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CSS CSS Foundations Text, Fonts, and Lists Text Properties

leading misleading??

I have rewatched the video and, although I am far from an expert (hence being here:) I believe that there is a mistake serious enough to point out here (have encountered many btw;).

What is referred to as "leading", as explained in the video, would actually be half-leading. Big difference. Double, so to speak.

At this point, regardless of my own future engagements with treehouse, I write this, while not being exactly happy about it, as feedback in hope of melioration [of the service] and perhaps more so, as a warning to fellow students.

Have searched around ["losing" an hour at least, that on its own sort of defeats the purpose of this kind of learning for me] only to find the concept as taught- false, motivated mostly by the already weakened credibility [of the lecturer and the team behind the content] from previous "slips" (some teaching in the color section for example is just plain wrong, and imply either the lack of understanding, or, less than optimal [pedagogical] streamlining), resulting effectively in 'learning something wrong' in a student that is less likely to question/ approach the knowledge served critically, that requires some background knowledge [to detect the mistakes] in the first place (and is not to be expected/ relied on, I'd say) let alone the effort needed and the subjective ability to do so.

Now, I do realize that the overall goal of the whole thing is an introduction and "beginner friendly" teaching (despite the "deep dive title and theme) but, please, do practice and show a little more quality control/ responsibility.

As previously mentioned this is not the first, and by my assessment of standards thus far, most probably not the last, purpose defeating and experience breaking mistake that I have found. I can only imagine how many I have not and, that alone, is alarming enough to me. Out of "OK, it happens" kind of rationalization, I have decided not to comment when [in the how to make a website series] the instructor, when (arguably "clumsily" and with, let's say, less than appropriate emphasis on the importance of the subject) attempts to explain the box model (for the first, and the last time, as if it were an insignificant detail) actually confuses the terms padding and margin, in the only chance [for a student] to "catch it".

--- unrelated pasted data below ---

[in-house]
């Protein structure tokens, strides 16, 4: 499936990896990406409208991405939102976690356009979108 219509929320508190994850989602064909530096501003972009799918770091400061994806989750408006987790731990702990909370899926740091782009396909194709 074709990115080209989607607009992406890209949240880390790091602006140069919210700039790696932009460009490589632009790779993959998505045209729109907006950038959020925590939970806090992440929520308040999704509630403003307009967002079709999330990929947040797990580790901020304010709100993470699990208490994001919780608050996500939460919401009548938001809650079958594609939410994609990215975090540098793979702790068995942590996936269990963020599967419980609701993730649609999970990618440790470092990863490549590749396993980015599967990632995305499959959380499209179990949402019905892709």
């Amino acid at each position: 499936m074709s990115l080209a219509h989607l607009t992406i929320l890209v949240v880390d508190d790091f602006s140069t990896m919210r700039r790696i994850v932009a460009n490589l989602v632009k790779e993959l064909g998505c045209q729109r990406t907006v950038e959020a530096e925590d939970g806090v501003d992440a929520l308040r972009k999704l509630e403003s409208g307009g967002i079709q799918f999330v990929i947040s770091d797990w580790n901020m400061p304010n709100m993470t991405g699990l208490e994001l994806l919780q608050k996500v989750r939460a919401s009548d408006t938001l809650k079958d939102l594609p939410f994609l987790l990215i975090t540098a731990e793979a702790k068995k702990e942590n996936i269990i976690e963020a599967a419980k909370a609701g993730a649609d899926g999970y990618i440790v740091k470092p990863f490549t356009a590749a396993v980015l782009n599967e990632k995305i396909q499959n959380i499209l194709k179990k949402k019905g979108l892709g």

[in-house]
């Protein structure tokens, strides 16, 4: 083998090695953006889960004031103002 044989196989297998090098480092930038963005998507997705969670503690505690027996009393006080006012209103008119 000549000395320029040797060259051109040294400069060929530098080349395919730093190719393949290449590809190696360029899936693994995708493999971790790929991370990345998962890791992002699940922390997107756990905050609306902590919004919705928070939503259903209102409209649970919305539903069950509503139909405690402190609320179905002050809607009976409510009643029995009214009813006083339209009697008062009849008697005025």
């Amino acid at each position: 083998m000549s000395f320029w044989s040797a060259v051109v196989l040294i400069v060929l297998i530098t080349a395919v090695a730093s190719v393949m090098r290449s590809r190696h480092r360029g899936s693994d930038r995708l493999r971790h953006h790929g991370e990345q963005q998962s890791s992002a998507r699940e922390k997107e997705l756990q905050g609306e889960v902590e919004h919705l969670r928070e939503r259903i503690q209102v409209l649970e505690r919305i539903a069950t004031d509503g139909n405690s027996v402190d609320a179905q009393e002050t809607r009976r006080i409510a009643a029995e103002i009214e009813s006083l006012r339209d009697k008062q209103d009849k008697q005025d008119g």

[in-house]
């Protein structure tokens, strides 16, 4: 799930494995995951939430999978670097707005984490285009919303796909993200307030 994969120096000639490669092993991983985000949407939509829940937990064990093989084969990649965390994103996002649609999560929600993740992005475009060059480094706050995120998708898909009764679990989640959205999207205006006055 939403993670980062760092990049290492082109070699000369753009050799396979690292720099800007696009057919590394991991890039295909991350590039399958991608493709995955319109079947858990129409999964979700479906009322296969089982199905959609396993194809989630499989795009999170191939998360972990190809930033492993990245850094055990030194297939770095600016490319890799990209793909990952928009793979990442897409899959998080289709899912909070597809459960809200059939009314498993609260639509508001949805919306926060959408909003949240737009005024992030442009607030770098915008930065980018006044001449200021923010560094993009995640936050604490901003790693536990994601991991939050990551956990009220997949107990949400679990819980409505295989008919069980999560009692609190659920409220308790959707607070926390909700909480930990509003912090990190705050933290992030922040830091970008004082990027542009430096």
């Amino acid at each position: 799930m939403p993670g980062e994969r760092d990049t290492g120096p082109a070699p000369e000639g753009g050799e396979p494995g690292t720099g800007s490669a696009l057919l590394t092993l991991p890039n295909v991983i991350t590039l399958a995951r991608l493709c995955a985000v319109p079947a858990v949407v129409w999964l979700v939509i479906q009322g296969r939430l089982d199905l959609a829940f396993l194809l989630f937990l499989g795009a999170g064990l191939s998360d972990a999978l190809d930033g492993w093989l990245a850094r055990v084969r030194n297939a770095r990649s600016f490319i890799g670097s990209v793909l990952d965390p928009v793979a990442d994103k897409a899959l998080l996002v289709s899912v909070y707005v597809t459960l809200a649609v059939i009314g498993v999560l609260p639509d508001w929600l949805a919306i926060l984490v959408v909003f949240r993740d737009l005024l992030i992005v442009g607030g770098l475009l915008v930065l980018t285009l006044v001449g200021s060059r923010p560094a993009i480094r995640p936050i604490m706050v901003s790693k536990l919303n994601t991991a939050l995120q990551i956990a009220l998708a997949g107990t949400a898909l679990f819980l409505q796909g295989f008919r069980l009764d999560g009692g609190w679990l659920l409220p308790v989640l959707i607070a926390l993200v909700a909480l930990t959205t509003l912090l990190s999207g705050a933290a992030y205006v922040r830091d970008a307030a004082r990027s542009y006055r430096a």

But the elevator effect is amazing.



5 Answers

Ryan Field
Ryan Field
Courses Plus Student 21,242 Points

In the world of online typography (with CSS in particular), leading refers to the total space added above and below the lines of text and its size is determined by the line-height property. Traditionally, leading was all added underneath the text (as you probably found in your research), but with CSS, the same space is added, only it is split half above and half below, so I don't believe this is as serious a mistake as you point out.

If you happen to find a mistake, by all means please send feedback using the link that is presented after all videos so that it can it can be looked at. I don't work for Treehouse, so I can't guarantee that everything will be looked at, but I'm sure it's appreciated.

As with any form of education, there will always be mistakes and inaccuracies as we are all human. It's a good idea to keep in mind, however, that as technology advances and we create new things, old terms will be adapted to fit new or reworked ideas and concepts, effectively expanding their meanings, as we can see with 'leading'. In a similar vein, there will always also be some disagreement as to what a particular term or idea should encompass. For a beginner, though, I think the definition of leading used by Guil in this video is probably accurate enough for the purpose of learning CSS and web development in general.

Guil Hernandez
Guil Hernandez
Treehouse Teacher

Thanks, Ryan Field.

That's true. In an industry (web dev) where a lot of your work involves fixing mistakes & inaccuracies / debugging, "We're all human" is the mantra we need to remember & embrace. :)

Ryan Field
Ryan Field
Courses Plus Student 21,242 Points

Fair enough. I simply believe that leading (or half-leading) in CSS is similar enough to the concept used in print to warrant using the same term, and that Guil Hernandez's explanation is accurate regarding its implementation in CSS. It's an extremely similar concept: adding space between lines of text (to facilitate readability), and in fact, this is probably the reason it's called line-height in CSS instead of leading.